1. César‐Razquin, A., Snijder, B., Frappier‐Brinton, T., Isserlin, R., Gyimesi, G., Bai, X., Reithmeier, R.A., Hepworth, D., Hediger, M.A., Edwards, A.M., Superti‐Furga, G. A Call for Systematic Research on Solute Carriers, Cell; 162(3):478‐87 (2015).
    2. Wagner, V., Jantz, L. Briem, H., Sommer, K., Rare, M., Christ, C. D. Computational Macrocyclization: From de novo Macrocycle Generation to Binding Affinity Estimation, ChemMedChem; 12(22):1866‐1872 (2017).
    3. Gao, C., Park, M.‐S., Stern, H. A., Accounting for Ligand Conformational Restriction in Calculations of Protein‐Ligand Binding Affinities, Biophys. J.; 98(5)901:910 (2010).
    4. Li, J., Preinfalk, A., Maulide, N. Enantioselective Redox‐Neutral Coupling of Aldehydes and Alkenes by an Iron‐Catalyzed Catch‐Release Tethering Approach, J. Am. Chem. Soc. 141:143‐ 147 (2019).
    5. Li, J., Preinfalk, A., Maulide, N. Diastereo‐ and Enantioselective Access to Stereotriads Through a Flexible Coupling of Substituted Aldehydes and Alkenes, Angew. Chem. Int. Ed. 58:5887‐ 5900 (2019).
    6. Williams AJ, Harland L, Groth P, Pettifer S, Chichester C, Willighagen EL, Evelo CT, Blomberg N, Ecker GF, Goble C, Mons B. Open PHACTS: Semantic interoperability for drug discovery (2012). Drug Discovery Today17, 1188‐98;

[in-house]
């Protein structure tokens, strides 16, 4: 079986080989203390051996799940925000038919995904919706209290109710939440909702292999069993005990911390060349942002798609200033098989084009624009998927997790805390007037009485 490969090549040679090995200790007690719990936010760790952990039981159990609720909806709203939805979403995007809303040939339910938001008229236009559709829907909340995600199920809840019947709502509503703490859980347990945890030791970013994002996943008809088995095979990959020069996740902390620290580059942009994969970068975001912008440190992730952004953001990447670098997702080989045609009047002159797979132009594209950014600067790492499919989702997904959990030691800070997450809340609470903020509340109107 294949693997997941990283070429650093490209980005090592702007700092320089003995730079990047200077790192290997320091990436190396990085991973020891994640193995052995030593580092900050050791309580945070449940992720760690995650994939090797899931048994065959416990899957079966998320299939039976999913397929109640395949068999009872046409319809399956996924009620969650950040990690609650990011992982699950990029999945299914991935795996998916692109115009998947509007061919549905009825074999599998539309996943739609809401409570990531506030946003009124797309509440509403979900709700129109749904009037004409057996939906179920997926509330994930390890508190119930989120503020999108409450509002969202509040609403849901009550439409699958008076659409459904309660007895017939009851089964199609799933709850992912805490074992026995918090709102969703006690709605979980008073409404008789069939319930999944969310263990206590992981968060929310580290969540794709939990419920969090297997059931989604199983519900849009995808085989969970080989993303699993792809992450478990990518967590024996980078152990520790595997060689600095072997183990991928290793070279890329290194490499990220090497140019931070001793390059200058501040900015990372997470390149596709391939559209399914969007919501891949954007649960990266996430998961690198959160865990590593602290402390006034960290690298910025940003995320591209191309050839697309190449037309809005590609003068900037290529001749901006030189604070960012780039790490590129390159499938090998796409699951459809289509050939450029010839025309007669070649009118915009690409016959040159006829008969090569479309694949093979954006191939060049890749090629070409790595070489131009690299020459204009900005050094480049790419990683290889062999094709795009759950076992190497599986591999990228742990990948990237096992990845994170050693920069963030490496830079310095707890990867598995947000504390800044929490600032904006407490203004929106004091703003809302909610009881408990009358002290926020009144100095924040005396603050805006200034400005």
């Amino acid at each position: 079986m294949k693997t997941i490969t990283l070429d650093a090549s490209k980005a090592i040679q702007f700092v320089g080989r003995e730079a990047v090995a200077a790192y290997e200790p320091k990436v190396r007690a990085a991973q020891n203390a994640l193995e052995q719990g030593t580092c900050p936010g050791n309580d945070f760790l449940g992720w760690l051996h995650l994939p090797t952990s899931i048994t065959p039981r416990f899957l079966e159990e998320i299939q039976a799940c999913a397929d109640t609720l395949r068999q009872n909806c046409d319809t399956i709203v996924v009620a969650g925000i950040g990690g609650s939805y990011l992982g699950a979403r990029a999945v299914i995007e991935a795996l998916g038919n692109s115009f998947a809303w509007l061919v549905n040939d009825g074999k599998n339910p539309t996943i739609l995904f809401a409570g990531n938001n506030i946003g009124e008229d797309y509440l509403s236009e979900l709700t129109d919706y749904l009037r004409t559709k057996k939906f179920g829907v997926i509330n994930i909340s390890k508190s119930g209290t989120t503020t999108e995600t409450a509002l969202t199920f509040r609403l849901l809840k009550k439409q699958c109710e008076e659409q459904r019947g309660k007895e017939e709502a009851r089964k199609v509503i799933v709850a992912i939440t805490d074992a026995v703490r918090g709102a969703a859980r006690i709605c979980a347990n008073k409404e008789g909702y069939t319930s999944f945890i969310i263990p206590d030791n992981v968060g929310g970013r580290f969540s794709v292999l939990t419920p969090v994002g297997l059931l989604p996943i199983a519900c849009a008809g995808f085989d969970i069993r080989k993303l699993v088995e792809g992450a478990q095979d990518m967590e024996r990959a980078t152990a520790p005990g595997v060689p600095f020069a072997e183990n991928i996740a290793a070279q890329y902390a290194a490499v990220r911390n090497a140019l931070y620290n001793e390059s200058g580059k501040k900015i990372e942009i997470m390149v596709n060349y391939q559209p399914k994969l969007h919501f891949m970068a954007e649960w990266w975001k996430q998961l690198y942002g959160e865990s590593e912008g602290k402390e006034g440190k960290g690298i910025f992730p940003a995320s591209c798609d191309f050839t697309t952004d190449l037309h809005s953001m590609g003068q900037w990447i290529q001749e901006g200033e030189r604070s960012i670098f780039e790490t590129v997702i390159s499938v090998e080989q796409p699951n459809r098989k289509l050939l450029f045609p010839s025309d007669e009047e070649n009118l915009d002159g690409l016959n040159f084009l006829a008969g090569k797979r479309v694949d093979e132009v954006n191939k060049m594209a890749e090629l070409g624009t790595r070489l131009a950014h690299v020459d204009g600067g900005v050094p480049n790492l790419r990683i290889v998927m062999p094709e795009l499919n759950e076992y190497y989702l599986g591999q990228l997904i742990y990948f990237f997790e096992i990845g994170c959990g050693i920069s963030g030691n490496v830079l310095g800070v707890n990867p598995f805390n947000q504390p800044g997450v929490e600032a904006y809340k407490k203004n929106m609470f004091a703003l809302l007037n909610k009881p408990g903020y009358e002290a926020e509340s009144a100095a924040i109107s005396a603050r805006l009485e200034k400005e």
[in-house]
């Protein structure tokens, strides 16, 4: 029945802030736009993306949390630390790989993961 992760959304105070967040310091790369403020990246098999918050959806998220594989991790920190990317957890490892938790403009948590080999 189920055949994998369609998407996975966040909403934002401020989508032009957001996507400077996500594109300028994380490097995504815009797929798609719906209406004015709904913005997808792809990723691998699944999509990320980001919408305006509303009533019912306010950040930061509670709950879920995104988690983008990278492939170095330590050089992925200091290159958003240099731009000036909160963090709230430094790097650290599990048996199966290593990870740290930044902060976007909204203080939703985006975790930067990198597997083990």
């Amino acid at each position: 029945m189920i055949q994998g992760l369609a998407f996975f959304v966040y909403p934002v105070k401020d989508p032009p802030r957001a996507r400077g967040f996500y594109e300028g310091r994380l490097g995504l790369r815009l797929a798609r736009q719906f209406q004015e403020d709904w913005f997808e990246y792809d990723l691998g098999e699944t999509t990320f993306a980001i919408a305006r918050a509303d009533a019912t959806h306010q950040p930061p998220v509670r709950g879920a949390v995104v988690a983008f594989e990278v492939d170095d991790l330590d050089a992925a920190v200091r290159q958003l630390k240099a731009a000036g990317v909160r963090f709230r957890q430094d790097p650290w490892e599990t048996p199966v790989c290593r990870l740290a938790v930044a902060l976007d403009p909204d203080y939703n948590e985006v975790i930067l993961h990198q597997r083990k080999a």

7. Azzaoui K, Jacoby E, Senger S, Rodriguez EC, Loza M, Zdrazil B, Pinto M, Williams AJ, De la Torre V, Mestres J, Pastor M, Taboureau O, Rarey M, Chichester C, Petiffer S, Blomberg N, Harland L, Williams‐Jones B, Ecker GF. Scientific competency questions as basis for the development of a semantically enriched Open Pharmacological Space (2013). Drug Discov Today 18:843‐52,
    8. Klepsch F, Chiba P, Ecker GF. Exhaustive sampling of docking poses reveals binding hypotheses for propafenone type inhibitors of P‐glycoprotein. PLoS Comp Biol7, e1002036 (2011),
    9. Jain S, Grandits M, Ecker GF. Structure based classification for bile salt export pump (BSEP) inhibitors using comparative structural modeling of human BSEP (2017). J Comp‐Aided Mol Des31:507‐521;
    10. Sarker S, Weissensteiner R, Steiner I, Sitte HH, Ecker GF, Freissmuth M, Sucic S. The highaffinity binding site for tricyclic antidepressants resides in the outer vestibule of the serotonin tranporter. Mol Pharmacol 78, 1026‐35 (2010),